Wrangell St. Elias National ParkWrangell St. Elias National Park is the largest national park in America
Wrangell St. Elias National Park is over 8 million acres and protects the convergence of the Alaska, Chugach, and Wrangell-Saint Elias Ranges, which include many of the continent’s tallest mountains and volcanoes, including the 18,008-foot Mount Saint Elias. More than a quarter of the park is covered with glaciers, including the tidewater Hubbard Glacier, piedmont Malaspina Glacier, and valley Nabesna Glacier.
Wrangell St. Elias National Park Geology
Wrangell St. Elias National Park is comprised of 7 exotic terranes
Wrangell St. Elias is a wonderland of geology. Massive peaks, volcanoes, countless glaciers, and huge rivers set the stage for unsurpassed geologic exploration. This diverse landscape attracts researchers from all over the world to investigate volcanism, glaciation, plate tectonics, and quaternary geology.
Southern Alaska is a patchwork of geologically distinctive crustal fragments separated by major fault systems. These fragments exist in all shapes and sizes, but each has a history of its own. All are exotic—that is, they were formed elsewhere and transported to their present position by the motions of crustal plates. Some have been rotated relative to their neighbors, and some have been displaced vast distances compared to less traveled nearby fragments. Thus, adjacent fragments generally differ in the characteristics of the rocks which constitute them—their lithologies, and they differ in the structural modifications that those rocks have undergone—their tectonic histories. Thus, these fragments are called lithotectonic terranes—or, in shorthand, just terranes.
In southern Alaska, juxtaposition of disparate terranes has created a collage on a grand scale. Collectively, the processes by which the collage was assembled (by which south-central Alaska has grown by the addition of exotic terranes over the past 200 million years or so) are termed accretionary tectonics. This process continues in Alaska today: the latest terrane to arrive—the Yakutat terrane—still is being displaced, jamming against and beneath terranes to the north and west.
The makeup of these terranes is diverse: some represent pieces of old continental crust, whereas parts of others consist of oceanic crust. Some fragments represent the remains of volcanic island chains formed in the open ocean (like the Aleutian islands). Others represent volcanic chains formed on the edge of a continent (like western South America). Some terranes consist almost totally of old eroded material from the edge of North America.
Where these Alaskan terranes were formed originally and how they came to be fragmented and brought to Alaska is obscure. Most are presumed to have been derived from in and around the Pacific Ocean basin. Some may have been brought as “rafts” propelled on a conveyor belt of converging oceanic crust. Given sufficient time, oceanic crust created by seafloor spreading has the potential to convey exotic terranes great distances from their places of origin. Other terranes may have been brought northward along faults near the edge of the continent. The Yakutat terrane provides a prime example, having been transposed 375 miles along the Queen Charlotte–Fairweather transform fault system in the last 30 million years.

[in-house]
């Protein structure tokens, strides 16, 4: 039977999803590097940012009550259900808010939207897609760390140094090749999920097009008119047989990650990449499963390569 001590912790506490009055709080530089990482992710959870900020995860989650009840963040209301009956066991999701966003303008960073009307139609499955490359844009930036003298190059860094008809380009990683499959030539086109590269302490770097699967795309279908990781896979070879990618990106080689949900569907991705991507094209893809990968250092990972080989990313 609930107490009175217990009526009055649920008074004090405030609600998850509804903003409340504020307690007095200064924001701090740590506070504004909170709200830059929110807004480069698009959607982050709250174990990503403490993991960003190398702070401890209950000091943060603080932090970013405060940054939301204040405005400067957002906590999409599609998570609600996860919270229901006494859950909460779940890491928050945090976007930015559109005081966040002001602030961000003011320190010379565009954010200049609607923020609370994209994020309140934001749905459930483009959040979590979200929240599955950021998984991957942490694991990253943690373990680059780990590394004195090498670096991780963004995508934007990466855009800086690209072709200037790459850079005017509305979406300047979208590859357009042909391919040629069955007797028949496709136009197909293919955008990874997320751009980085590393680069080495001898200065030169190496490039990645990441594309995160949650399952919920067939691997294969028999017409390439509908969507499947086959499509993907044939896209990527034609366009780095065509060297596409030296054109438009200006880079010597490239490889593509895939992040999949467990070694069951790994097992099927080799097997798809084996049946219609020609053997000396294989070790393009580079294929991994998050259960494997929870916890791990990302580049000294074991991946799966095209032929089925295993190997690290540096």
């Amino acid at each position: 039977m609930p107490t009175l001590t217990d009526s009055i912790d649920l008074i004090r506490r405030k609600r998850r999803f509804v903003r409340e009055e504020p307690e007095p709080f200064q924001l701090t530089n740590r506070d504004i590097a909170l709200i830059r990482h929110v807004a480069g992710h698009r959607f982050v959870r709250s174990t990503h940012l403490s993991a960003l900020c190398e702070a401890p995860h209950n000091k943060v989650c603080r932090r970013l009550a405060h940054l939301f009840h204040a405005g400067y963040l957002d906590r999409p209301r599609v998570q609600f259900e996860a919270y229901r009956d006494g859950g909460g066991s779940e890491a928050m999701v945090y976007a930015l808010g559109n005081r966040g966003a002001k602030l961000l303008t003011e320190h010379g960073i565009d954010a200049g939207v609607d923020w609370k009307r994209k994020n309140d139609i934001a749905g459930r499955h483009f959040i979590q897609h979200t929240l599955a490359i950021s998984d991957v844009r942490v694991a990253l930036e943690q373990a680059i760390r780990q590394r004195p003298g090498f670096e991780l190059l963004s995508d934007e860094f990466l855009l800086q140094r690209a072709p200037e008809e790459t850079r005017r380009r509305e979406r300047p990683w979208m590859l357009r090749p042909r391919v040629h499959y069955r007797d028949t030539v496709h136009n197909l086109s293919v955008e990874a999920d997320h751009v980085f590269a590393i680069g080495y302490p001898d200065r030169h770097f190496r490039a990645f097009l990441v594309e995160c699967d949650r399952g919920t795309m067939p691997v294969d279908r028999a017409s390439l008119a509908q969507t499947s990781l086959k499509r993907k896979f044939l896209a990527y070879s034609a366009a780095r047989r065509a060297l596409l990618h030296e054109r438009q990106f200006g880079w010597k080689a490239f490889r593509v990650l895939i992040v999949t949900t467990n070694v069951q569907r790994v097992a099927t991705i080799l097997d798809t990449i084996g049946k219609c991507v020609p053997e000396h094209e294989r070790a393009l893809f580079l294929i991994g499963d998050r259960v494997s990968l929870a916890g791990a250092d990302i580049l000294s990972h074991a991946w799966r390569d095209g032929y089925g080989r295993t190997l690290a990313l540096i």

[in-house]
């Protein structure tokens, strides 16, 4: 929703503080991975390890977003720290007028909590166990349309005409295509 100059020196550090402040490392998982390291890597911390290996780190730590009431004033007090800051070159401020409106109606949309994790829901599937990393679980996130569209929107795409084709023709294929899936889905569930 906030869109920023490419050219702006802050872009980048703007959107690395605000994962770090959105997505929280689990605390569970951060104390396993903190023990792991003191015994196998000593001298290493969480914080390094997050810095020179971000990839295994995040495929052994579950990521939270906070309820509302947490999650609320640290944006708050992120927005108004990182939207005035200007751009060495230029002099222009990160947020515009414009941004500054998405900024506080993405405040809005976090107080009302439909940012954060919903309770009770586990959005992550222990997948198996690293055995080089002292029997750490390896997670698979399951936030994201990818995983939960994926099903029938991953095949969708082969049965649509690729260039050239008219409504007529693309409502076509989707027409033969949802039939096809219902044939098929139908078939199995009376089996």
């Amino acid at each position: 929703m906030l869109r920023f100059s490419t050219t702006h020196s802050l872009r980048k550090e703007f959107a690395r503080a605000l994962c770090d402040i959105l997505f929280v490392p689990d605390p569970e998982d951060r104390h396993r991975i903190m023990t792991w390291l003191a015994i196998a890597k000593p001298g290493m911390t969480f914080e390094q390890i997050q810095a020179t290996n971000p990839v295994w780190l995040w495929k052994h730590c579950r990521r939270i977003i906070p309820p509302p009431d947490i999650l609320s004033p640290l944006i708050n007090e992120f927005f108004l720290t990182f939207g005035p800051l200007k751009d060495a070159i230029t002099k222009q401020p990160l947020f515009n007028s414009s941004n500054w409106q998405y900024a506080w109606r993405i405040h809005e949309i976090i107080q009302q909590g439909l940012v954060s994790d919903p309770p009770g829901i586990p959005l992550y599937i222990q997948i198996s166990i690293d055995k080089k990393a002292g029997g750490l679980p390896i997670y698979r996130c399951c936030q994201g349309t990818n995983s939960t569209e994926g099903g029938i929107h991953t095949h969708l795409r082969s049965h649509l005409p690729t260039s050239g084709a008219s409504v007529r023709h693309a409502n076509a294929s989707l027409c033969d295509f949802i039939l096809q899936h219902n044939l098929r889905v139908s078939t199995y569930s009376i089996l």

In fact, it has been shown that so much of Alaska consists of displaced terranes that less than 1 percent of Alaska’s total area is an original part of the North American continent. It is against this ancient continental edge that all terranes to the south accreted, including all the rocks of Wrangell Saint Elias National Park and Preserve. The park includes parts of seven terranes. From north to south, they are the Windy, Gravina Belt, Wrangellia, Alexander, Chugach, Prince William, and Yakutat terranes.
Wrangell St. Elias National Park is comprised of 7 exotic terranes that were formed elsewhere and were “rafted” to the edge of the North American continent.
Forces of Change
Wrangell St. Elias National Park and Preserve is a fantastic laboratory and its extraordinary collection of mountains and geologic features was one of the primary reasons for the creation of the park.
The mountains here are impressive. Four ranges exist within the park – the Wrangell Mountains, St. Elias Mountains, Chugach Mountains, and the Alaska Range (Mentasta/Nutzotin Mountains) – and were created by the collisions of plates in the earth’s crust. Many of the peaks within the Wrangell Mountains were once active volcanoes. Today, only Mount Wrangell (14,163′) remains active.
Geologist have concluded that the bedrock underlying these mountains formed much further south than its present position, perhaps off of California. The movement of this terrane northward and its collision with other crustal plates caused volcanic activity, subduction, and uplift resulting in massive mountain ranges in Alaska. These plate tectonics remain an active and powerful force of change today.
On November 3, 2002 a massive 7.9 magnitude earthquake located in the central Alaska Range extended eastward along the Denali and Toshunda faults, rocking the northern district of the park. Displacement of the fault reached 5 meters in places. Damage to roads and personal property was extensive, but nobody was killed or seriously injured. This earthquake caused incredible changes to the topography of the region. Bedrock fractures were reactivated, cracks appeared in the surface and mountainsides, and huge mudslides came down many slopes. Scientists will be studying the impact of this earthquake for many years.
As you travel throughout the park, imagine the forces and processes of change that created the beautiful scenery and then remember that those same forces continue their work today. This place looks different now than it did six months ago…what will it look like when you visit?
see original article here: https://www.nps.gov/wrst/learn/nature/geology.htm
Native American History
Home of the Ahtna peoples
Cover page of the Along the Ałts’e’tnaey-Nal’cine Trail report.
Along the Ałts’e’tnaey-Nal’cine Trail: Historical Narratives, Historical Places tells the story of connections that Upper Ahtna people have to the northern part of Wrangell St. Elias National Park and Preserve, focusing on the early years of the 20th century. It is based on a series of oral history interviews conducted with Ahtna elders from the communities of Chistochina and Mentasta in 2012 along with previously conducted interviews, monographs from early United States Geological Survey expeditions to the area, and other anthropological and historical literature. At the center of this story are two women: Sarah (whose Ahtna name was Nelggodi), the wife of Charley Sanford, and her eldest daughter Daisy (whose Ahtna name was Kendesnii). Under difficult circumstances these women raised large families, and their closest surviving relatives are the primary source of information for this report. Along the Ałts’e’tnaey-Nal’cine Trail is the result of collaboration between Wrangell St. Elias National Park and Preserve, the Cheesh’na Tribal Council, and Mount Sanford Tribal Consortium.